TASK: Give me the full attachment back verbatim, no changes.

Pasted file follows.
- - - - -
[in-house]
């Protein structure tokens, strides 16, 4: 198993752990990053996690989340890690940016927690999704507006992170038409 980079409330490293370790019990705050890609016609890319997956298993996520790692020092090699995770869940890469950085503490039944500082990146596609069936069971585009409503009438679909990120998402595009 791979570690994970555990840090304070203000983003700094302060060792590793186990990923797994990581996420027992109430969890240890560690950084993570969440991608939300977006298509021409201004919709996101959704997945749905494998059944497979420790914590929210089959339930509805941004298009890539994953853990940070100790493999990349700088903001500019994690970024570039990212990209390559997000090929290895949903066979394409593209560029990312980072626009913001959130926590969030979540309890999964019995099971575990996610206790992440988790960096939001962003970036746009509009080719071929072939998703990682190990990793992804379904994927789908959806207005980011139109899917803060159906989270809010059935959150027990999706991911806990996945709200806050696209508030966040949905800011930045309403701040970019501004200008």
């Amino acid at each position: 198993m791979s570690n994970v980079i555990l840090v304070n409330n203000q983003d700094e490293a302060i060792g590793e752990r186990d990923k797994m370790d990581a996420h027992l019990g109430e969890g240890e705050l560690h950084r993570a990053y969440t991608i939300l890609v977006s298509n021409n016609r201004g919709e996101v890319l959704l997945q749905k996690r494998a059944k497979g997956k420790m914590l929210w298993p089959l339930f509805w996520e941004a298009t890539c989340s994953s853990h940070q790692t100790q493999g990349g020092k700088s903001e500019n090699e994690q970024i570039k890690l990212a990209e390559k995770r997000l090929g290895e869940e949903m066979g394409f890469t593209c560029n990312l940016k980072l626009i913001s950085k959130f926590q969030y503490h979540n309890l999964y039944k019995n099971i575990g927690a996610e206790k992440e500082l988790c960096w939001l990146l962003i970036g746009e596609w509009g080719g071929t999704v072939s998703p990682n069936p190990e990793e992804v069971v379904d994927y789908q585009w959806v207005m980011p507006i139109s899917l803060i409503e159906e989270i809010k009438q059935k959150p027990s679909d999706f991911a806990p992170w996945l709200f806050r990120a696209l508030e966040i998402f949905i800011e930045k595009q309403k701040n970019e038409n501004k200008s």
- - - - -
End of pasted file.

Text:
[in-house]
């Protein structure tokens, strides 16, 4: 198993752990990053996690989340890690940016927690999704507006992170038409 980079409330490293370790019990705050890609016609890319997956298993996520790692020092090699995770869940890469950085503490039944500082990146596609069936069971585009409503009438679909990120998402595009 791979570690994970555990840090304070203000983003700094302060060792590793186990990923797994990581996420027992109430969890240890560690950084993570969440991608939300977006298509021409201004919709996101959704997945749905494998059944497979420790914590929210089959339930509805941004298009890539994953853990940070100790493999990349700088903001500019994690970024570039990212990209390559997000090929290895949903066979394409593209560029990312980072626009913001959130926590969030979540309890999964019995099971575990996610206790992440988790960096939001962003970036746009509009080719071929072939998703990682190990990793992804379904994927789908959806207005980011139109899917803060159906989270809010059935959150027990999706991911806990996945709200806050696209508030966040949905800011930045309403701040970019501004200008």
């Amino acid at each position: 198993m791979s570690n994970v980079i555990l840090v304070n409330n203000q983003d700094e490293a302060i060792g590793e752990r186990d990923k797994m370790d990581a996420h027992l019990g109430e969890g240890e705050l560690h950084r993570a990053y969440t991608i939300l890609v977006s298509n021409n016609r201004g919709e996101v890319l959704l997945q749905k996690r494998a059944k497979g997956k420790m914590l929210w298993p089959l339930f509805w996520e941004a298009t890539c989340s994953s853990h940070q790692t100790q493999g990349g020092k700088s903001e500019n090699e994690q970024i570039k890690l990212a990209e390559k995770r997000l090929g290895e869940e949903m066979g394409f890469t593209c560029n990312l940016k980072l626009i913001s950085k959130f926590q969030y503490h979540n309890l999964y039944k019995n099971i575990g927690a996610e206790k992440e500082l988790c960096w939001l990146l962003i970036g746009e596609w509009g080719g071929t999704v072939s998703p990682n069936p190990e990793e992804v069971v379904d994927y789908q585009w959806v207005m980011p507006i139109s899917l803060i409503e159906e989270i809010k009438q059935k959150p027990s679909d999706f991911a806990p992170w996945l709200f806050r990120a696209l508030e966040i998402f949905i800011e930045k595009q309403k701040n970019e038409n501004k200008s």